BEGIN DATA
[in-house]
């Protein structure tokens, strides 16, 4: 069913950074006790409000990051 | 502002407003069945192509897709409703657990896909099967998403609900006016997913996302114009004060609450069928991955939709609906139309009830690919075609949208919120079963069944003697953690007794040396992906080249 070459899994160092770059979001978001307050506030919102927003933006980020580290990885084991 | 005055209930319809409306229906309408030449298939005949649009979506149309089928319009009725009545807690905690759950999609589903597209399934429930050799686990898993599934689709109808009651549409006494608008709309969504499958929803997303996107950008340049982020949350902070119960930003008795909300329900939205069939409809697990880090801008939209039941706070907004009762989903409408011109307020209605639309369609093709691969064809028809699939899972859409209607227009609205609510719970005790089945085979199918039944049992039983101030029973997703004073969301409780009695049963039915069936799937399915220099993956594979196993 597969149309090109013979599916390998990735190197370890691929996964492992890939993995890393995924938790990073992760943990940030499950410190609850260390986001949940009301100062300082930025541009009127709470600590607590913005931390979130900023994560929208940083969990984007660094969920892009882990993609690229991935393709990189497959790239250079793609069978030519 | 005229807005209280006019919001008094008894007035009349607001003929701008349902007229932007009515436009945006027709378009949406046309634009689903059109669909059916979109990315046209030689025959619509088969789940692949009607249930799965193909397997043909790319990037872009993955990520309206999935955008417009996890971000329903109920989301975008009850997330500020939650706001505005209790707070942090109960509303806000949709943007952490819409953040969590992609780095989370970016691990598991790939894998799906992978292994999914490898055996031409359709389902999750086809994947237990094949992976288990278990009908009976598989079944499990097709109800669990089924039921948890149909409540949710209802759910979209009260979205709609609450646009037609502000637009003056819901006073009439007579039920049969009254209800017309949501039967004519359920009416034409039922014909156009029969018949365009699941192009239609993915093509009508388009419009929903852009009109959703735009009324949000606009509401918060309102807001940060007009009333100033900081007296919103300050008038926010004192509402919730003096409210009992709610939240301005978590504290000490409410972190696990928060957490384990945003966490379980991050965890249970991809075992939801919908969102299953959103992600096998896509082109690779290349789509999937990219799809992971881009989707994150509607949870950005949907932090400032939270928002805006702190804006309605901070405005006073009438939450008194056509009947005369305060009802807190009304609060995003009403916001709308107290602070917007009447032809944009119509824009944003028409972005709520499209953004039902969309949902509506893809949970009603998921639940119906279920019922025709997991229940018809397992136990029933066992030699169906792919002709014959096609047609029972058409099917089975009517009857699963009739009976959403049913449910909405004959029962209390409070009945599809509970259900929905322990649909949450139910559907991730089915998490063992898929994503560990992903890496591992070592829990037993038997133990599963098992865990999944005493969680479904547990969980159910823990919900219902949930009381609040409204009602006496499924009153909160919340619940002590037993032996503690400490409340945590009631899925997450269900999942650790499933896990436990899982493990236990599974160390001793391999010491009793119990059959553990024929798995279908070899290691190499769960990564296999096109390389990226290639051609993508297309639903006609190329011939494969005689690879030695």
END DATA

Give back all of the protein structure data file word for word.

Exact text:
[in-house]
């Protein structure tokens, strides 16, 4: 069913950074006790409000990051 | 502002407003069945192509897709409703657990896909099967998403609900006016997913996302114009004060609450069928991955939709609906139309009830690919075609949208919120079963069944003697953690007794040396992906080249 070459899994160092770059979001978001307050506030919102927003933006980020580290990885084991 | 005055209930319809409306229906309408030449298939005949649009979506149309089928319009009725009545807690905690759950999609589903597209399934429930050799686990898993599934689709109808009651549409006494608008709309969504499958929803997303996107950008340049982020949350902070119960930003008795909300329900939205069939409809697990880090801008939209039941706070907004009762989903409408011109307020209605639309369609093709691969064809028809699939899972859409209607227009609205609510719970005790089945085979199918039944049992039983101030029973997703004073969301409780009695049963039915069936799937399915220099993956594979196993 597969149309090109013979599916390998990735190197370890691929996964492992890939993995890393995924938790990073992760943990940030499950410190609850260390986001949940009301100062300082930025541009009127709470600590607590913005931390979130900023994560929208940083969990984007660094969920892009882990993609690229991935393709990189497959790239250079793609069978030519 | 005229807005209280006019919001008094008894007035009349607001003929701008349902007229932007009515436009945006027709378009949406046309634009689903059109669909059916979109990315046209030689025959619509088969789940692949009607249930799965193909397997043909790319990037872009993955990520309206999935955008417009996890971000329903109920989301975008009850997330500020939650706001505005209790707070942090109960509303806000949709943007952490819409953040969590992609780095989370970016691990598991790939894998799906992978292994999914490898055996031409359709389902999750086809994947237990094949992976288990278990009908009976598989079944499990097709109800669990089924039921948890149909409540949710209802759910979209009260979205709609609450646009037609502000637009003056819901006073009439007579039920049969009254209800017309949501039967004519359920009416034409039922014909156009029969018949365009699941192009239609993915093509009508388009419009929903852009009109959703735009009324949000606009509401918060309102807001940060007009009333100033900081007296919103300050008038926010004192509402919730003096409210009992709610939240301005978590504290000490409410972190696990928060957490384990945003966490379980991050965890249970991809075992939801919908969102299953959103992600096998896509082109690779290349789509999937990219799809992971881009989707994150509607949870950005949907932090400032939270928002805006702190804006309605901070405005006073009438939450008194056509009947005369305060009802807190009304609060995003009403916001709308107290602070917007009447032809944009119509824009944003028409972005709520499209953004039902969309949902509506893809949970009603998921639940119906279920019922025709997991229940018809397992136990029933066992030699169906792919002709014959096609047609029972058409099917089975009517009857699963009739009976959403049913449910909405004959029962209390409070009945599809509970259900929905322990649909949450139910559907991730089915998490063992898929994503560990992903890496591992070592829990037993038997133990599963098992865990999944005493969680479904547990969980159910823990919900219902949930009381609040409204009602006496499924009153909160919340619940002590037993032996503690400490409340945590009631899925997450269900999942650790499933896990436990899982493990236990599974160390001793391999010491009793119990059959553990024929798995279908070899290691190499769960990564296999096109390389990226290639051609993508297309639903006609190329011939494969005689690879030695």